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Saquon Barkley Supports James Franklin amid Former PSU Doctor's Lawsuit

Joseph Zucker@@JosephZuckerFeatured ColumnistAugust 28, 2019

UNIVERSITY PARK, PA - SEPTEMBER 02:  Head coach James Franklin of the Penn State Nittany Lions congratulates Saquon Barkley #26 after a successful offensive drive during the game against the Akron Zips on September 2, 2017 at Beaver Stadium in University Park, Pennsylvania. Penn State defeats Akron 52-0.  (Photo by Brett Carlsen/Getty Images)
Brett Carlsen/Getty Images

New York Giants star Saquon Barkley spoke positively about Penn State head coach James Franklin after a former Nittany Lions team doctor filed a lawsuit alleging Franklin pressured him to clear injured players for game action.

An ankle injury forced Barkley to miss two games as a freshman in 2015. He said Tuesday he might've come back sooner—before he was physically ready—were it not for Franklin.

"I personally wanted to get back on the field as fast as I could," Barkley said, per NJ Advance Media's Matt Lombardo. "And play as fast as I could. James Franklin was awesome for me. I tried to force it, and he just wouldn't allow me force it. I sat out the next two weeks and was able to come out and be healthy the rest of the season."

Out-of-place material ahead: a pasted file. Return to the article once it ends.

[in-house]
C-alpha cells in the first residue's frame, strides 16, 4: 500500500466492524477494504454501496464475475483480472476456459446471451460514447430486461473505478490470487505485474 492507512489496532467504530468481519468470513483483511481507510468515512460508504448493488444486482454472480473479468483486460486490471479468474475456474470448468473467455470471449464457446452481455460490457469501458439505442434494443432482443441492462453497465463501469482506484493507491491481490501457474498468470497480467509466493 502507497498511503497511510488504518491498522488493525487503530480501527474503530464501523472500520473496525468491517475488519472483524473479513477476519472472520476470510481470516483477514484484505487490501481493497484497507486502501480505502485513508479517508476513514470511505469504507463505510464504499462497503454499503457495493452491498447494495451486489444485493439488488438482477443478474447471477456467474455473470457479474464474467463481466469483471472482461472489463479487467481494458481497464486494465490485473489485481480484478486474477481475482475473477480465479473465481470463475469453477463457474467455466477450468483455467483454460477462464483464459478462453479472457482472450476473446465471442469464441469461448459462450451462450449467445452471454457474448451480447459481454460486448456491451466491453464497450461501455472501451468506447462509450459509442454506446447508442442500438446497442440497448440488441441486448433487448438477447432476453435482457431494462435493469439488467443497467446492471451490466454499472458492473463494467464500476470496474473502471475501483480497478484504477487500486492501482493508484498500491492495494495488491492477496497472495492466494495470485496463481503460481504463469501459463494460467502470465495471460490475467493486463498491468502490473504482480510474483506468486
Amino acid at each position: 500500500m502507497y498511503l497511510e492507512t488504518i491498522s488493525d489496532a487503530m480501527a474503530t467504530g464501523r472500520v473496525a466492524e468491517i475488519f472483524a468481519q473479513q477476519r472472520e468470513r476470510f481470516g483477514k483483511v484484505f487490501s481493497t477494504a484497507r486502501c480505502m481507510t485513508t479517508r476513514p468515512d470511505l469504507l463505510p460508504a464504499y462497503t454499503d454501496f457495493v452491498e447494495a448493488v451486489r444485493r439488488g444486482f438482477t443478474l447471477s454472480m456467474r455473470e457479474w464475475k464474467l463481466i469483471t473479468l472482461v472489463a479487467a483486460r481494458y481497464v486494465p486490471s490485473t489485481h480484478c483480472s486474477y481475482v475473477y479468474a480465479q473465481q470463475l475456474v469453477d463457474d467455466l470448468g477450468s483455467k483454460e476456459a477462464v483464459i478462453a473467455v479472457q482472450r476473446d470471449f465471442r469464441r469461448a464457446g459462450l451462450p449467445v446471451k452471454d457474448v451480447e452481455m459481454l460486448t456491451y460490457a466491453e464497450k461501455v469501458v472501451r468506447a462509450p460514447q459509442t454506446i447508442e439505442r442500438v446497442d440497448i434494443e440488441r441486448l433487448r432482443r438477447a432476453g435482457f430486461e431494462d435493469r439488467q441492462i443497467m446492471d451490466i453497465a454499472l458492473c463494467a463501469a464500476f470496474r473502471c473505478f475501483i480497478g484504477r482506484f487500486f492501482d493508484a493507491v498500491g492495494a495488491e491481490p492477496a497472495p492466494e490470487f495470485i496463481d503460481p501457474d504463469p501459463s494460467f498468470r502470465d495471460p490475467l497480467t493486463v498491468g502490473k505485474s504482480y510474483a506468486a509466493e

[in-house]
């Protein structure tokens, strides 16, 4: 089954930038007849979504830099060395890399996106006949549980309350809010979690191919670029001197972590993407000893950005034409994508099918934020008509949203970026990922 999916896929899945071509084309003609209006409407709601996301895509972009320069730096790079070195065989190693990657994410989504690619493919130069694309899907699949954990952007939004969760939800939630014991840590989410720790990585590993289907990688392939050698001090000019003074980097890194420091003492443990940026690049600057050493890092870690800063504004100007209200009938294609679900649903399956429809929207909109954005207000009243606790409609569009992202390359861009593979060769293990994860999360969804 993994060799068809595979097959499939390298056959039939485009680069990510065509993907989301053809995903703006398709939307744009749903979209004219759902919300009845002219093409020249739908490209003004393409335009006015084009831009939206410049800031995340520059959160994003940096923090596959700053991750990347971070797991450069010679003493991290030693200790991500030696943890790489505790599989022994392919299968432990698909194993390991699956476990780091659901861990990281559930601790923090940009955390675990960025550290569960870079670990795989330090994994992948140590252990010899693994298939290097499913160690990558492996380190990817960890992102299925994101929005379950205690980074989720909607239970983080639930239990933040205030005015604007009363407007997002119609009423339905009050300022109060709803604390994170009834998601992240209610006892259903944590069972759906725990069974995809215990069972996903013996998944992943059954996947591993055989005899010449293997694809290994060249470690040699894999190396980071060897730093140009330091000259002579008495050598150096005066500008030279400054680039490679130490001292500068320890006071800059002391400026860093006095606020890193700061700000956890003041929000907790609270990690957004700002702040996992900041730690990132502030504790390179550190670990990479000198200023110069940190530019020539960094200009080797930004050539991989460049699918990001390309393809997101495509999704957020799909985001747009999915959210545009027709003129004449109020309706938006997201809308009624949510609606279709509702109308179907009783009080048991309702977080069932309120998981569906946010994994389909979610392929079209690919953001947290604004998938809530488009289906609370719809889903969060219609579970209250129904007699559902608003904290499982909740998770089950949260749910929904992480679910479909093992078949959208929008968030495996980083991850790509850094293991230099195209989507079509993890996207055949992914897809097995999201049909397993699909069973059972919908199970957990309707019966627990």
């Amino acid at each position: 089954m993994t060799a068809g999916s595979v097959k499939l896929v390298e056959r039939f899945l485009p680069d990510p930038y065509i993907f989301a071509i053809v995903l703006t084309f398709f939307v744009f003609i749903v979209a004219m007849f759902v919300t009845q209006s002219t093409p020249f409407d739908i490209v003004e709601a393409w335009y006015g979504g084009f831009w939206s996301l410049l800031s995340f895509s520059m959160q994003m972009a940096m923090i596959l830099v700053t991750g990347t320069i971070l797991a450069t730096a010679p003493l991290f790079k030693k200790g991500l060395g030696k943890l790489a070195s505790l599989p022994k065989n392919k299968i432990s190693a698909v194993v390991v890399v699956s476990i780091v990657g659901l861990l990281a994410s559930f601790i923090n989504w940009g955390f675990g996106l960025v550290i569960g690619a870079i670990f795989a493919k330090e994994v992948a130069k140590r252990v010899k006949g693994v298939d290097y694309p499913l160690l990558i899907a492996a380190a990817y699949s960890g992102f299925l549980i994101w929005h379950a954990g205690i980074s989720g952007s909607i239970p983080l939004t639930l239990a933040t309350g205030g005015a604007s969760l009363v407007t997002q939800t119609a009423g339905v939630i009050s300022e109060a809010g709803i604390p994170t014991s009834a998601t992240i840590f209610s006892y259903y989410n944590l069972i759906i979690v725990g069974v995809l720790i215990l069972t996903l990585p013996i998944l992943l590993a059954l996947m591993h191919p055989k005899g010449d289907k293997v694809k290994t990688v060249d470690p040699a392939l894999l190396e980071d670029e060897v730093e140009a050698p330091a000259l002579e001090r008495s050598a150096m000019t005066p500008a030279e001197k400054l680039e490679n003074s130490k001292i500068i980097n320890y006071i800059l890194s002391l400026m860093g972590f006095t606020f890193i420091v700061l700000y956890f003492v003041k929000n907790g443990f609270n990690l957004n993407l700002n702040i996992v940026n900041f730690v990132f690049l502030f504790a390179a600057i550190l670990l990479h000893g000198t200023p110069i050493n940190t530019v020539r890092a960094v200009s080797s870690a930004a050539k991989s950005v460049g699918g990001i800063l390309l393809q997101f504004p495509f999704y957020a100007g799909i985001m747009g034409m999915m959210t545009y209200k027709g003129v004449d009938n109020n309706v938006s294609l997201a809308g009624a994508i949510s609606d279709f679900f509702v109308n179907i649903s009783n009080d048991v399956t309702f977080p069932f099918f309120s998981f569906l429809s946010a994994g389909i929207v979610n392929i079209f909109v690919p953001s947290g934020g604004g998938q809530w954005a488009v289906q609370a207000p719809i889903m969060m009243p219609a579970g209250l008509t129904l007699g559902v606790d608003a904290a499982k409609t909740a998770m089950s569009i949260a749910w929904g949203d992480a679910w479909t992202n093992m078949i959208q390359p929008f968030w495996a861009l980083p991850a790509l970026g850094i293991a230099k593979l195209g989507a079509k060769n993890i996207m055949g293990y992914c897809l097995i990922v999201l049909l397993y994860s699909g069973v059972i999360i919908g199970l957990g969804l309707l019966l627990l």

Barkey, who declared for the 2018 NFL draft after his junior season, added Franklin has "been nothing but a role model and mentor to me."

According to USA Today's Lorenzo ReyesDr. Scott A. Lynch alleged in his lawsuit that "on multiple and repeated occasions, defendant James Franklin attempted to interfere with the plaintiff's autonomous authority to determine medical management and return-to-play decisions related to student-athletes."

Lynch also said his tenure on the Penn State athletic staff ended in March after he attempted to report the allegations against Franklin to university officials.

In June, the National Athletic Trainers' Association released the results of a study in which 19 percent of the respondents reported an instance of a coach playing a student-athlete who was "medically out of participation," per ESPN's Paula Lavigne.

The survey cited one example in which an unnamed Division I football coach personally spoke to players who were set to undergo shoulder surgery in order to have them available for spring practice. At least two players declined to have the procedure following the conversation.

The FBS' Power Five conferences rolled out regulations in January 2016 centering around the level of autonomy provided to trainers and medical personnel. Under those rules, a coach wouldn't have the unilateral authority to make personnel moves on the training staff. Trainers would also have the last word on whether a student-athlete was healthy enough to play.